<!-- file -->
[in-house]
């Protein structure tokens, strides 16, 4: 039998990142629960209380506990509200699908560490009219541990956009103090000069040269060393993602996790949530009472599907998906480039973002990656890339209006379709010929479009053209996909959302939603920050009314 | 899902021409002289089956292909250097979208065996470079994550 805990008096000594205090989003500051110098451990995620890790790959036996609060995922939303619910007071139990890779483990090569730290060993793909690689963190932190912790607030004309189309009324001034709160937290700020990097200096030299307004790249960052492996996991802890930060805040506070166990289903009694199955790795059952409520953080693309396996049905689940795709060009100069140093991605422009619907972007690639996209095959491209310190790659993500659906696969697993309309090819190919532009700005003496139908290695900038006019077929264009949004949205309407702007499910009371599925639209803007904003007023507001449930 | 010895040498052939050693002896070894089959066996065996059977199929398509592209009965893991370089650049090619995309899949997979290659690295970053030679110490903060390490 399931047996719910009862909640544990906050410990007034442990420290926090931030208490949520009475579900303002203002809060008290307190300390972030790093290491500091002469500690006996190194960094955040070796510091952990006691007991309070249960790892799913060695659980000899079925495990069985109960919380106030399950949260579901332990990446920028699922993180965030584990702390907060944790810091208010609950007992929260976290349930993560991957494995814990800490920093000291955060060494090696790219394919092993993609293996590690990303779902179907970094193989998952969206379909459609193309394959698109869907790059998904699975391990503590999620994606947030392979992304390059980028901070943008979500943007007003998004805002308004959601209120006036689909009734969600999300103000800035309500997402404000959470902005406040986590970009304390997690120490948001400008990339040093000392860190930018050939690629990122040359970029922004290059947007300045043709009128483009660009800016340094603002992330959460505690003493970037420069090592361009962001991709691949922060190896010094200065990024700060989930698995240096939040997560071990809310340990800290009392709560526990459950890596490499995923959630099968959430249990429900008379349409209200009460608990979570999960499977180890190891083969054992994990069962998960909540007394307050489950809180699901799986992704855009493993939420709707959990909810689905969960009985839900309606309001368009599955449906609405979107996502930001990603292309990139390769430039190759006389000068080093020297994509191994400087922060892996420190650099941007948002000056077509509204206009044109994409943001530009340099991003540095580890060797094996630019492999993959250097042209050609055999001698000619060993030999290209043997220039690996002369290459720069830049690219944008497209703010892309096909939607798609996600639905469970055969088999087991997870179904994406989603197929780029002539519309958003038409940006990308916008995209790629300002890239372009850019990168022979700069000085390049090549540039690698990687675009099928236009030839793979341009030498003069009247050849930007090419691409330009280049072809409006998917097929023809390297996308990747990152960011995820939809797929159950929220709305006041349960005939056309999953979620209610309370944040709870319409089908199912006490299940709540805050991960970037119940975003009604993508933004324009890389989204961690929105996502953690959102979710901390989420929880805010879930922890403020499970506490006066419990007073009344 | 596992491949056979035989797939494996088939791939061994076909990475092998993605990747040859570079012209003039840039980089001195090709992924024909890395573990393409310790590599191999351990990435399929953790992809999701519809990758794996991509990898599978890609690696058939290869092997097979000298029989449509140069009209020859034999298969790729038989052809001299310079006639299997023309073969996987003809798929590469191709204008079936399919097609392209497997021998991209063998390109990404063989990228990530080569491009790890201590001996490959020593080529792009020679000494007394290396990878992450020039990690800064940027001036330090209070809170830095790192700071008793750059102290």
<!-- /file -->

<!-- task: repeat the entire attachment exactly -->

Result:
[in-house]
């Protein structure tokens, strides 16, 4: 039998990142629960209380506990509200699908560490009219541990956009103090000069040269060393993602996790949530009472599907998906480039973002990656890339209006379709010929479009053209996909959302939603920050009314 | 899902021409002289089956292909250097979208065996470079994550 805990008096000594205090989003500051110098451990995620890790790959036996609060995922939303619910007071139990890779483990090569730290060993793909690689963190932190912790607030004309189309009324001034709160937290700020990097200096030299307004790249960052492996996991802890930060805040506070166990289903009694199955790795059952409520953080693309396996049905689940795709060009100069140093991605422009619907972007690639996209095959491209310190790659993500659906696969697993309309090819190919532009700005003496139908290695900038006019077929264009949004949205309407702007499910009371599925639209803007904003007023507001449930 | 010895040498052939050693002896070894089959066996065996059977199929398509592209009965893991370089650049090619995309899949997979290659690295970053030679110490903060390490 399931047996719910009862909640544990906050410990007034442990420290926090931030208490949520009475579900303002203002809060008290307190300390972030790093290491500091002469500690006996190194960094955040070796510091952990006691007991309070249960790892799913060695659980000899079925495990069985109960919380106030399950949260579901332990990446920028699922993180965030584990702390907060944790810091208010609950007992929260976290349930993560991957494995814990800490920093000291955060060494090696790219394919092993993609293996590690990303779902179907970094193989998952969206379909459609193309394959698109869907790059998904699975391990503590999620994606947030392979992304390059980028901070943008979500943007007003998004805002308004959601209120006036689909009734969600999300103000800035309500997402404000959470902005406040986590970009304390997690120490948001400008990339040093000392860190930018050939690629990122040359970029922004290059947007300045043709009128483009660009800016340094603002992330959460505690003493970037420069090592361009962001991709691949922060190896010094200065990024700060989930698995240096939040997560071990809310340990800290009392709560526990459950890596490499995923959630099968959430249990429900008379349409209200009460608990979570999960499977180890190891083969054992994990069962998960909540007394307050489950809180699901799986992704855009493993939420709707959990909810689905969960009985839900309606309001368009599955449906609405979107996502930001990603292309990139390769430039190759006389000068080093020297994509191994400087922060892996420190650099941007948002000056077509509204206009044109994409943001530009340099991003540095580890060797094996630019492999993959250097042209050609055999001698000619060993030999290209043997220039690996002369290459720069830049690219944008497209703010892309096909939607798609996600639905469970055969088999087991997870179904994406989603197929780029002539519309958003038409940006990308916008995209790629300002890239372009850019990168022979700069000085390049090549540039690698990687675009099928236009030839793979341009030498003069009247050849930007090419691409330009280049072809409006998917097929023809390297996308990747990152960011995820939809797929159950929220709305006041349960005939056309999953979620209610309370944040709870319409089908199912006490299940709540805050991960970037119940975003009604993508933004324009890389989204961690929105996502953690959102979710901390989420929880805010879930922890403020499970506490006066419990007073009344 | 596992491949056979035989797939494996088939791939061994076909990475092998993605990747040859570079012209003039840039980089001195090709992924024909890395573990393409310790590599191999351990990435399929953790992809999701519809990758794996991509990898599978890609690696058939290869092997097979000298029989449509140069009209020859034999298969790729038989052809001299310079006639299997023309073969996987003809798929590469191709204008079936399919097609392209497997021998991209063998390109990404063989990228990530080569491009790890201590001996490959020593080529792009020679000494007394290396990878992450020039990690800064940027001036330090209070809170830095790192700071008793750059102290």